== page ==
This subproject looks at the distribution of verbal morphology in the Sino-Tibetan languages, which are spread in a large area from the Himalayas down to Northern Southeast Asia and eastwards to the Pacific coast. Sino-Tibetan languages exhibit considerable internal diversity in the verbal morphology, with a tendency towards highly complex paradigms in the Western languages and predominantly isolating structures in the East. With written traditions going back several centuries (e.g. in the case of Tibetan, Burmese, Tangut (Xīxià), Newar, Manipuri, Yí) or even three millennia (Chinese), as well as well documented histories in a number of cases, the Sino-Tibetan language family falls somewhere in between the European and South American cases in terms of the depth and density of data available for generalizations and modeling. The subproject will thus benefit both from the well-documented test-bed cases available for Celtic and Romance and the comparison with the South American situation, with which it shares many parallels, not the least in terms of a severe under-documentation of some of its subbranches.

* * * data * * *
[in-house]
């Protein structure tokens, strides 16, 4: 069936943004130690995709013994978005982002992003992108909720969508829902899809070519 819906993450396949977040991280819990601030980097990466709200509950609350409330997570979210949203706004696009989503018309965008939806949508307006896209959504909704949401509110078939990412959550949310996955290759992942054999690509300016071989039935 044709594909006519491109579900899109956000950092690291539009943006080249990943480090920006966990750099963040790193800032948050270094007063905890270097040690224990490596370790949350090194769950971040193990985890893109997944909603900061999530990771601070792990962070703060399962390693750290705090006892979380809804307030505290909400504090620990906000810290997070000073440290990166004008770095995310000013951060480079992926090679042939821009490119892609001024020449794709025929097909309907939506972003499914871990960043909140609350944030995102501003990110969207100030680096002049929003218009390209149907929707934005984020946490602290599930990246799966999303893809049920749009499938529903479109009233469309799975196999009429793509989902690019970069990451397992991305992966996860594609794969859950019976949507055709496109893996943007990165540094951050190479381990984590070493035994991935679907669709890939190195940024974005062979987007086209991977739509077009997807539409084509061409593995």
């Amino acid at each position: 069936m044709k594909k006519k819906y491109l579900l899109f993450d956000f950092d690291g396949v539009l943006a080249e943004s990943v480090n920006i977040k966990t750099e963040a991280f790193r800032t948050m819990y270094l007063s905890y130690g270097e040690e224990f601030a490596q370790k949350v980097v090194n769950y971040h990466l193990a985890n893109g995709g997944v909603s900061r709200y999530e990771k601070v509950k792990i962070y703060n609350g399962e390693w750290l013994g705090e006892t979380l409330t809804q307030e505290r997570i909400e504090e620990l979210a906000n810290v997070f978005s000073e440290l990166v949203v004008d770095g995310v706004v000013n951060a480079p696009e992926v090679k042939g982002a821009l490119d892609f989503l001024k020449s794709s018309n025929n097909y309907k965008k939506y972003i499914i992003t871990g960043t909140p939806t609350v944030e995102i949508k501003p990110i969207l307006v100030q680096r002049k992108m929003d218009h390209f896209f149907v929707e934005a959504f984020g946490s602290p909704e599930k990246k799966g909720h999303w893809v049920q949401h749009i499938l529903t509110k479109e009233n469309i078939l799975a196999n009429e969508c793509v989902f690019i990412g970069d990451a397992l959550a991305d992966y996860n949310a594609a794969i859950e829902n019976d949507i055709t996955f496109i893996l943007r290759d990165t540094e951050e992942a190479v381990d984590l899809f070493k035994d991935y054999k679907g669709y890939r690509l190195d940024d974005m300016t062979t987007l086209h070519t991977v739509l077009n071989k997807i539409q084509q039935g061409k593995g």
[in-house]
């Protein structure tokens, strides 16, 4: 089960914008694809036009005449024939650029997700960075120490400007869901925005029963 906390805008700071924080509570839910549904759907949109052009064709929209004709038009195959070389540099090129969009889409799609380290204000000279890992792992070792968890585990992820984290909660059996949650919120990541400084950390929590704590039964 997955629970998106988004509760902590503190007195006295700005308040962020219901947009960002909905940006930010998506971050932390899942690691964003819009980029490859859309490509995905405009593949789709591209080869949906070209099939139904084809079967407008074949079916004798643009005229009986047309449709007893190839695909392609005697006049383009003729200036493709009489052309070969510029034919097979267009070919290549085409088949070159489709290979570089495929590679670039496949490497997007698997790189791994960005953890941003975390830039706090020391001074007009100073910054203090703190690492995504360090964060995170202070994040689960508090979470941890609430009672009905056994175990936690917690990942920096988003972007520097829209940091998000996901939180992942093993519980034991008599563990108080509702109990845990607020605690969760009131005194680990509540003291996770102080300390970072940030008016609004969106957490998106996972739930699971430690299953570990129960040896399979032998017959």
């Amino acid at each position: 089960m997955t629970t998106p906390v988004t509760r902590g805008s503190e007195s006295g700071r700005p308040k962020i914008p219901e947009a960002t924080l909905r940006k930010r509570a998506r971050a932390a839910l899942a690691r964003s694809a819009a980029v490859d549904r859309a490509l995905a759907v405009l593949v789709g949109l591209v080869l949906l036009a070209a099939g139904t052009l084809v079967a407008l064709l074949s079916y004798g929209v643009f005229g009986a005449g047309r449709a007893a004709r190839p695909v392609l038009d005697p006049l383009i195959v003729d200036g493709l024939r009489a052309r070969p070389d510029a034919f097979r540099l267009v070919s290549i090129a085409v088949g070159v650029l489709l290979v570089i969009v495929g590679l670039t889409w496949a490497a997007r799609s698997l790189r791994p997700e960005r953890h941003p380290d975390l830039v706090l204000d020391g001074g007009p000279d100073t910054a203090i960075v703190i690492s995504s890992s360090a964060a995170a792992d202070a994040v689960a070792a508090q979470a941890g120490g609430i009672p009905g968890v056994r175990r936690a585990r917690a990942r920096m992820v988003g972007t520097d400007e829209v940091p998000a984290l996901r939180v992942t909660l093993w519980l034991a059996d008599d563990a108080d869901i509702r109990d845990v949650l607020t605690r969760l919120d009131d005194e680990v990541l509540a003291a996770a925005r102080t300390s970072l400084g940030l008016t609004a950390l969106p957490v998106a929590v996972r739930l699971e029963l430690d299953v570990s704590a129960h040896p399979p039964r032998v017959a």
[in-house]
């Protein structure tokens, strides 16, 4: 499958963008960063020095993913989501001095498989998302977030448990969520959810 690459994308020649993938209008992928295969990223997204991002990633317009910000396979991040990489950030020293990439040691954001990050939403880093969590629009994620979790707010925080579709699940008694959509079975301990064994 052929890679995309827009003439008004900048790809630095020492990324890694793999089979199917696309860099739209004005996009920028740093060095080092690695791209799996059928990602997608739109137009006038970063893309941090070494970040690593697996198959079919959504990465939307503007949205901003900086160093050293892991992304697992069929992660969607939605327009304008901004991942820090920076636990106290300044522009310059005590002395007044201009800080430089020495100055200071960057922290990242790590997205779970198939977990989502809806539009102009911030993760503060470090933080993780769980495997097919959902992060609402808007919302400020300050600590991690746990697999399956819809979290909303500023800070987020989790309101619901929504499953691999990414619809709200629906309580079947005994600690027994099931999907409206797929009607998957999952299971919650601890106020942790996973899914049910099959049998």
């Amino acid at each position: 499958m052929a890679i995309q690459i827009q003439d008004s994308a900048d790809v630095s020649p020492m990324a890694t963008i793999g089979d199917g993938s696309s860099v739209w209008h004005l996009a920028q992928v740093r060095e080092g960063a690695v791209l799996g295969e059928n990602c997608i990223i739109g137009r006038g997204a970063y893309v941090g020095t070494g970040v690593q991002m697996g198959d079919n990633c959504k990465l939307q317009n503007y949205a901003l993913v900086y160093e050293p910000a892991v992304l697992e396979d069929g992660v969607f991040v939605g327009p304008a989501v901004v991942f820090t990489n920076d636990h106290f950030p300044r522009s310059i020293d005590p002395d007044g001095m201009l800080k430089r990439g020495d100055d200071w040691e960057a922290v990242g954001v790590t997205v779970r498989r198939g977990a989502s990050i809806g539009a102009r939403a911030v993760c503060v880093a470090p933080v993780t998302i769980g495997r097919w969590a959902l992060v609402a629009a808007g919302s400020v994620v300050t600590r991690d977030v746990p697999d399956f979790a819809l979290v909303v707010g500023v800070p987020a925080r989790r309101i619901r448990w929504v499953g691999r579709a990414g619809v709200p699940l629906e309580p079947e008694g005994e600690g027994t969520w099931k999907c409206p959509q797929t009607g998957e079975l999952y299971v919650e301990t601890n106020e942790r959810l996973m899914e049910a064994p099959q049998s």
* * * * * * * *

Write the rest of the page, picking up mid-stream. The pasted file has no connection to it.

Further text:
The subproject thus fits well in the overall project and is bound to yield relevant insights into the historical distribution of morphology and its interaction with (non-Euclidian) space, as modelled by the methods group. The availability of historiographical traditions on at least some of the Sino-Tibetan peoples, their movements and interactions with linguistic neighbors, is crucial in investigating the spread of morphology as either language internal or contact-induced developments. The value of historiography – as well as population genetics – for the calibration of linguistic data in space and time warrants close comparison with similar types of documentation available for Indo-European languages.